View Full Version : Arista.eduUltra/Fomapan 200?

John Kasaian
18-Aug-2012, 13:34
Anyone use shoot this stuff? How does it compare with the 100 speed?

18-Aug-2012, 15:04
Here are some thoughts from some of the members on the Arista

John Kasaian
18-Aug-2012, 16:55
Here are some thoughts from some of the members on the Arista

yeah, I shoot Arista.edu Ultra 100, but I'm curious about the 200. Is it anything like the old Fortepan 200 I wonder?

Jan Pedersen
18-Aug-2012, 20:06
Fomapan 200 and Fortepan 200 are two very different film. I have not used the new version of Fomapan 200 but the old Fomapan 200 was building contrast really fast, had a very unique tonal scale and was great for Pt/Pd printing.
Fortepan was very red sensitive but not good at building contrast, almost like HP5+ which to me have muddy shadows.

John Kasaian
18-Aug-2012, 21:38
Jan, would it be similar to Fomapan 100, only faster? Any grain issues?

peter schrager
19-Aug-2012, 00:41
I have made negs and prints with this emulsion. I shoot it at asa 125 and do not worry about filter factors. It is not like fortepan 200 at all. has a very nice palette...you have to try it for yourself to find out. the emulsion is a little sensitive to developing i.e. you must be careful in handling. have used xtol 1+2 and pyrocat 2:2:100 for platinum and it works quite well. the film is cheap and a very good buy for someone starting out in photography. for a few dollars more I use ilford or kodak films and rarely if ever have problems with exposure or development. available in all 3 major sizes. shoot me a PM if you want some spot on dev times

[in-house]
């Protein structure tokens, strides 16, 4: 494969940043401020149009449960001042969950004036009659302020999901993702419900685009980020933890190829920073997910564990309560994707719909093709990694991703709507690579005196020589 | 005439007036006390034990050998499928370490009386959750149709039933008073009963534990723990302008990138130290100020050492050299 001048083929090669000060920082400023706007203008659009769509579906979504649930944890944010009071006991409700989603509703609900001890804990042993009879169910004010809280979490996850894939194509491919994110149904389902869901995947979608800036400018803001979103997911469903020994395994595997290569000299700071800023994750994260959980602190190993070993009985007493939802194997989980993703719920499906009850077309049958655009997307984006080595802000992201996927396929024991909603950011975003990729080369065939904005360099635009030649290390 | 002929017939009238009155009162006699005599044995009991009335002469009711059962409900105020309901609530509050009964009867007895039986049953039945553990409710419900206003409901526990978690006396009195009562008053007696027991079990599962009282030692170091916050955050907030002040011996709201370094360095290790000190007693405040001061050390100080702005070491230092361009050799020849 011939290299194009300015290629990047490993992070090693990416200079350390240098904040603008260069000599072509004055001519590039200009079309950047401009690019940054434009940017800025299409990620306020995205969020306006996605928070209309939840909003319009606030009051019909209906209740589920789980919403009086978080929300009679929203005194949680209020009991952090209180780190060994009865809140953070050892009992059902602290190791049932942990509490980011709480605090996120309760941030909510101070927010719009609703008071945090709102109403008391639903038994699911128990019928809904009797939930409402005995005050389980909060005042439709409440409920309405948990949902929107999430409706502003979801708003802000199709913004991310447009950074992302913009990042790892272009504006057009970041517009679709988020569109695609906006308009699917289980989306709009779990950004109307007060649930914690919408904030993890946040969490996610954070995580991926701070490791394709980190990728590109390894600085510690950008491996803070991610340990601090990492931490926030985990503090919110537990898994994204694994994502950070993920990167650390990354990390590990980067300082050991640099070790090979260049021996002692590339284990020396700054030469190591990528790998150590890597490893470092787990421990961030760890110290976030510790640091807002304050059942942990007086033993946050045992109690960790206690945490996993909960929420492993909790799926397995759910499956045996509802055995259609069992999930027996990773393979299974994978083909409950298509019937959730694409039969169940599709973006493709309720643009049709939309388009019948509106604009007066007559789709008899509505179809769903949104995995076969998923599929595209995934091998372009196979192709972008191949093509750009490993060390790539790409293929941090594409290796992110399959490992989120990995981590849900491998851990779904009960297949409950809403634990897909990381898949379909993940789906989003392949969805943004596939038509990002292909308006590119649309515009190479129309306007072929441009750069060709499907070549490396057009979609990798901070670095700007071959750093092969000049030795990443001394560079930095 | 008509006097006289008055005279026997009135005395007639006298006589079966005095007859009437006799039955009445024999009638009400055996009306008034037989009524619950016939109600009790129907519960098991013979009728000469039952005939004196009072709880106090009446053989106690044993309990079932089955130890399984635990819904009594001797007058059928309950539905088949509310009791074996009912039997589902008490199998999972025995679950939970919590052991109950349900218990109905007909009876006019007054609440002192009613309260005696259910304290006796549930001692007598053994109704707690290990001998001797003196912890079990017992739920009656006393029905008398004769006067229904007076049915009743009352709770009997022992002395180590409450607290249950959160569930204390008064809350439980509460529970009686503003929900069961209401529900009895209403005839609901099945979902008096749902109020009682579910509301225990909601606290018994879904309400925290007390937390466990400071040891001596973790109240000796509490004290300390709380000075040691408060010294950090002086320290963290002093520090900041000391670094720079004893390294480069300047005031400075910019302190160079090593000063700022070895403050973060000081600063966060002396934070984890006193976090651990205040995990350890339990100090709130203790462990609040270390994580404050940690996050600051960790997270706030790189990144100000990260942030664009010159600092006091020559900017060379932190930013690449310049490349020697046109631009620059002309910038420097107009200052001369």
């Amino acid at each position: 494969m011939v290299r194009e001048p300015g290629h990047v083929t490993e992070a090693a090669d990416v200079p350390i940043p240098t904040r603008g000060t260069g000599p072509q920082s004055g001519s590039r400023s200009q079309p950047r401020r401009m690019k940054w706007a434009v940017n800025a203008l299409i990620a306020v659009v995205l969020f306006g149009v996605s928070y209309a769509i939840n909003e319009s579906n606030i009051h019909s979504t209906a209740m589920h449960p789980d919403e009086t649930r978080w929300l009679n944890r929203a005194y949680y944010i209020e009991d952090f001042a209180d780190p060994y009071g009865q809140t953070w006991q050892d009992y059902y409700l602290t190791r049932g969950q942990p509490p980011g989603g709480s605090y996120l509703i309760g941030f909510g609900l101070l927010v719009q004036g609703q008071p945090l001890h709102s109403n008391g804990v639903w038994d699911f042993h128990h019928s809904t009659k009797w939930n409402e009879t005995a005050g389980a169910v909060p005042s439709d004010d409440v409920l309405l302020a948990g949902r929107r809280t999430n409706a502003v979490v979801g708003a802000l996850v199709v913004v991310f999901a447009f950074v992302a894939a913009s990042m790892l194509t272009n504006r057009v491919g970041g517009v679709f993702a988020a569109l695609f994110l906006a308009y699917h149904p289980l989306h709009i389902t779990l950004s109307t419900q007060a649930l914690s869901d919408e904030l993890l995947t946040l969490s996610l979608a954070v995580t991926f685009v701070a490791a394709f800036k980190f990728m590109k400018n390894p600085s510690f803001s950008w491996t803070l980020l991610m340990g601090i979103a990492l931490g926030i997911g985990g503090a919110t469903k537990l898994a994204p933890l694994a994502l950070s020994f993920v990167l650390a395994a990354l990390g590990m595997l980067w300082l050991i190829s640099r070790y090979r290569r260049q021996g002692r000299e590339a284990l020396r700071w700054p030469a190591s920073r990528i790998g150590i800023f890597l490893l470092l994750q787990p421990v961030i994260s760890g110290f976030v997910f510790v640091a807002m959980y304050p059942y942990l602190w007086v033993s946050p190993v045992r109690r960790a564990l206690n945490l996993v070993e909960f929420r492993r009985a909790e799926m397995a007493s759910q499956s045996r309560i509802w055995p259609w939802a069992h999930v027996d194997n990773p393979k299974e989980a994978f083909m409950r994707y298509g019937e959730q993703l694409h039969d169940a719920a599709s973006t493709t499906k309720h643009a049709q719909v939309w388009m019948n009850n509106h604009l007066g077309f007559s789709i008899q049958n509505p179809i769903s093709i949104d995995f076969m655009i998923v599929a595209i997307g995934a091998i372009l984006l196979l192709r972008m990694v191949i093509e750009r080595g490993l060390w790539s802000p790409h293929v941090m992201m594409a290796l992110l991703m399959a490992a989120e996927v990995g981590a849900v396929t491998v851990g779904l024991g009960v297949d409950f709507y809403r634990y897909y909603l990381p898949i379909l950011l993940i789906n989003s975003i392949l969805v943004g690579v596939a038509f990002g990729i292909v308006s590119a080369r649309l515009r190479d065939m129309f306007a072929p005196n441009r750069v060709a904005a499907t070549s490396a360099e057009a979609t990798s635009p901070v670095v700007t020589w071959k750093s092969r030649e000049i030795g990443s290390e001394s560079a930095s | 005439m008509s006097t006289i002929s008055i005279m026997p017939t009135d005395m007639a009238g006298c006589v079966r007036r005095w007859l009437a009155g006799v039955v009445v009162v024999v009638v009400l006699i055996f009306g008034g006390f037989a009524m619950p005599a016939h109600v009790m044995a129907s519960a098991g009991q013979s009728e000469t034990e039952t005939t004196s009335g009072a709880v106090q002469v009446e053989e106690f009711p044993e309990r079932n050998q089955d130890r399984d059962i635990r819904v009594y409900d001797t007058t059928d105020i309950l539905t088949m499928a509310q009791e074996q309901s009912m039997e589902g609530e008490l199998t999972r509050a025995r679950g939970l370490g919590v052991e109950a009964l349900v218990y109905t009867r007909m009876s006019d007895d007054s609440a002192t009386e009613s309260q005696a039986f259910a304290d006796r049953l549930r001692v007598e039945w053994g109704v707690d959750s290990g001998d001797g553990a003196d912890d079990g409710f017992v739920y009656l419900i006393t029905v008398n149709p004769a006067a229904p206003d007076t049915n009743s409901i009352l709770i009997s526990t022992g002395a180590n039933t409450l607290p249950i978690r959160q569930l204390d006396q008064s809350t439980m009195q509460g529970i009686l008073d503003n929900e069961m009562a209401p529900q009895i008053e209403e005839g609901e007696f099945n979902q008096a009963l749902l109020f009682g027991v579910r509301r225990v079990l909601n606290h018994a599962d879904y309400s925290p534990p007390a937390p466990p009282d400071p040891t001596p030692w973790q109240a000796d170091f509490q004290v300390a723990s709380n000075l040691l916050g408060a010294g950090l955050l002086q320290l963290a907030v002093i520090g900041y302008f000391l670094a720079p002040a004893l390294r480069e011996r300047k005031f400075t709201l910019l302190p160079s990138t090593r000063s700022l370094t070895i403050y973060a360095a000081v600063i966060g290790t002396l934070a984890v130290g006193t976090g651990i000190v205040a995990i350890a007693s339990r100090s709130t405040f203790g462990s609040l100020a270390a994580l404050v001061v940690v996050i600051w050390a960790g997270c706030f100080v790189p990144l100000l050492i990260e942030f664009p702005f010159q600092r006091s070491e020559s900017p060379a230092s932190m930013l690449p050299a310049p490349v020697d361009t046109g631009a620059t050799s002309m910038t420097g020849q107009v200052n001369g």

Best, Peter

19-Aug-2012, 02:27
I've been using Fomapan 100 and 200 in 120 & 5"x4" for about 5 years now both at half their box speeds with excellent results, the grain is fine with both films. As Peter says the emulsions are more sensitive to development, they build up contrast rather quickly, hoqwever with a few quick tests to establish your own effective EI & development times they are very capable films. They require shorter development times than other films so beware over-development.

Fortepan 200 is (was) quite a different film which evolved from pre-WWII Kodak Super X which the Hungarian factory made and coated when it belonged to Kodak Ltd (UK)


David Karp
19-Aug-2012, 14:11
I loved the old version of Fomapan 200 (Arista.EduUltra 200). I bought some when I got a 5x7 back for my camera, and wanted to play with some less expensive 5x7 film. I was surprised at how much I liked it. Then it was discontinued for a while because they had to reformulate things due to loss of the film base, or a chemical, or environmental concerns, or something like that.

Any opinions on how the new version compares to the old?

Jan Pedersen
19-Aug-2012, 15:12
Jan, would it be similar to Fomapan 100, only faster? Any grain issues?

I can only compare the old Fomapan 200 to Fomapan 100 and they are different. Fomapan 100 is also a nice film but it does not look like the 200. I don't really know what the 200 compares to if anything.
As Peter wrote, try it you might just like it if the look is similar to the old version.

19-Aug-2012, 15:46